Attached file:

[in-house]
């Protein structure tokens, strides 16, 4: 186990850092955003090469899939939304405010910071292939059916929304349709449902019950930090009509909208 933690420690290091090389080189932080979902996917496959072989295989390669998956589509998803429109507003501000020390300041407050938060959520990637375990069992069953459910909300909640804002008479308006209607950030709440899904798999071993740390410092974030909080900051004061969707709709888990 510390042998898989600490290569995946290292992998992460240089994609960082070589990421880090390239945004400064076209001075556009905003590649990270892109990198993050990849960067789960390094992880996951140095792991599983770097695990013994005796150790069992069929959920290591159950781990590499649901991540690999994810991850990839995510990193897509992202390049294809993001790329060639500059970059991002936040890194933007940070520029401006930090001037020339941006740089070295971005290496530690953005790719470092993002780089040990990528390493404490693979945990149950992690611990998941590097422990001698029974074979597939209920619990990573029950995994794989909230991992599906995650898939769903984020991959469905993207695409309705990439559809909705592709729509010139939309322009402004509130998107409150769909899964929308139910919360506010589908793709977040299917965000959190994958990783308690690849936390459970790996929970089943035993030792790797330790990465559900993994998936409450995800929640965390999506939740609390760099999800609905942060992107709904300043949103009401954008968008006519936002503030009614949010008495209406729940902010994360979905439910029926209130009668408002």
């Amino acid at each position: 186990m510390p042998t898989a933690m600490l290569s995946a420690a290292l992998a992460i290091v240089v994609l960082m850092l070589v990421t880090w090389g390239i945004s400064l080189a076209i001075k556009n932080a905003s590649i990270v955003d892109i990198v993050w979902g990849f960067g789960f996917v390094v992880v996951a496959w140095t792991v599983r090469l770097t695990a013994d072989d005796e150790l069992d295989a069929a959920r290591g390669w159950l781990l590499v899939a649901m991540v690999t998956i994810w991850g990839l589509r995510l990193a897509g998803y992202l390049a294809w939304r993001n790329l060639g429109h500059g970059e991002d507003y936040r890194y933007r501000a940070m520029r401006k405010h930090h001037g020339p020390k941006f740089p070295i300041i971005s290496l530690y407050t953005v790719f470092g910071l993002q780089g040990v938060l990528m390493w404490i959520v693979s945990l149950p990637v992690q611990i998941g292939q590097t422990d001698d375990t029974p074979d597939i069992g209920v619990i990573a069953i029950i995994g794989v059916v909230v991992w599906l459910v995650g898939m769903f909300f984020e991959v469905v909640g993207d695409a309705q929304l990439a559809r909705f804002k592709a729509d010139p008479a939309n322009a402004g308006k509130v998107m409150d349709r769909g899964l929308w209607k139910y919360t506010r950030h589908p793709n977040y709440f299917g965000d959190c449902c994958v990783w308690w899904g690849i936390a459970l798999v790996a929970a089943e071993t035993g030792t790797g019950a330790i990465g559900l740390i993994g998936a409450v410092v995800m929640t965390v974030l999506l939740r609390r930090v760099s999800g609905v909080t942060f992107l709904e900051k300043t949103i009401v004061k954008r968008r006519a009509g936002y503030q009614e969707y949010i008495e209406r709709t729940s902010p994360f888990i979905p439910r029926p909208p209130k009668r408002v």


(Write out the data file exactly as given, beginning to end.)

[in-house]
């Protein structure tokens, strides 16, 4: 186990850092955003090469899939939304405010910071292939059916929304349709449902019950930090009509909208 933690420690290091090389080189932080979902996917496959072989295989390669998956589509998803429109507003501000020390300041407050938060959520990637375990069992069953459910909300909640804002008479308006209607950030709440899904798999071993740390410092974030909080900051004061969707709709888990 510390042998898989600490290569995946290292992998992460240089994609960082070589990421880090390239945004400064076209001075556009905003590649990270892109990198993050990849960067789960390094992880996951140095792991599983770097695990013994005796150790069992069929959920290591159950781990590499649901991540690999994810991850990839995510990193897509992202390049294809993001790329060639500059970059991002936040890194933007940070520029401006930090001037020339941006740089070295971005290496530690953005790719470092993002780089040990990528390493404490693979945990149950992690611990998941590097422990001698029974074979597939209920619990990573029950995994794989909230991992599906995650898939769903984020991959469905993207695409309705990439559809909705592709729509010139939309322009402004509130998107409150769909899964929308139910919360506010589908793709977040299917965000959190994958990783308690690849936390459970790996929970089943035993030792790797330790990465559900993994998936409450995800929640965390999506939740609390760099999800609905942060992107709904300043949103009401954008968008006519936002503030009614949010008495209406729940902010994360979905439910029926209130009668408002």
């Amino acid at each position: 186990m510390p042998t898989a933690m600490l290569s995946a420690a290292l992998a992460i290091v240089v994609l960082m850092l070589v990421t880090w090389g390239i945004s400064l080189a076209i001075k556009n932080a905003s590649i990270v955003d892109i990198v993050w979902g990849f960067g789960f996917v390094v992880v996951a496959w140095t792991v599983r090469l770097t695990a013994d072989d005796e150790l069992d295989a069929a959920r290591g390669w159950l781990l590499v899939a649901m991540v690999t998956i994810w991850g990839l589509r995510l990193a897509g998803y992202l390049a294809w939304r993001n790329l060639g429109h500059g970059e991002d507003y936040r890194y933007r501000a940070m520029r401006k405010h930090h001037g020339p020390k941006f740089p070295i300041i971005s290496l530690y407050t953005v790719f470092g910071l993002q780089g040990v938060l990528m390493w404490i959520v693979s945990l149950p990637v992690q611990i998941g292939q590097t422990d001698d375990t029974p074979d597939i069992g209920v619990i990573a069953i029950i995994g794989v059916v909230v991992w599906l459910v995650g898939m769903f909300f984020e991959v469905v909640g993207d695409a309705q929304l990439a559809r909705f804002k592709a729509d010139p008479a939309n322009a402004g308006k509130v998107m409150d349709r769909g899964l929308w209607k139910y919360t506010r950030h589908p793709n977040y709440f299917g965000d959190c449902c994958v990783w308690w899904g690849i936390a459970l798999v790996a929970a089943e071993t035993g030792t790797g019950a330790i990465g559900l740390i993994g998936a409450v410092v995800m929640t965390v974030l999506l939740r609390r930090v760099s999800g609905v909080t942060f992107l709904e900051k300043t949103i009401v004061k954008r968008r006519a009509g936002y503030q009614e969707y949010i008495e209406r709709t729940s902010p994360f888990i979905p439910r029926p909208p209130k009668r408002v």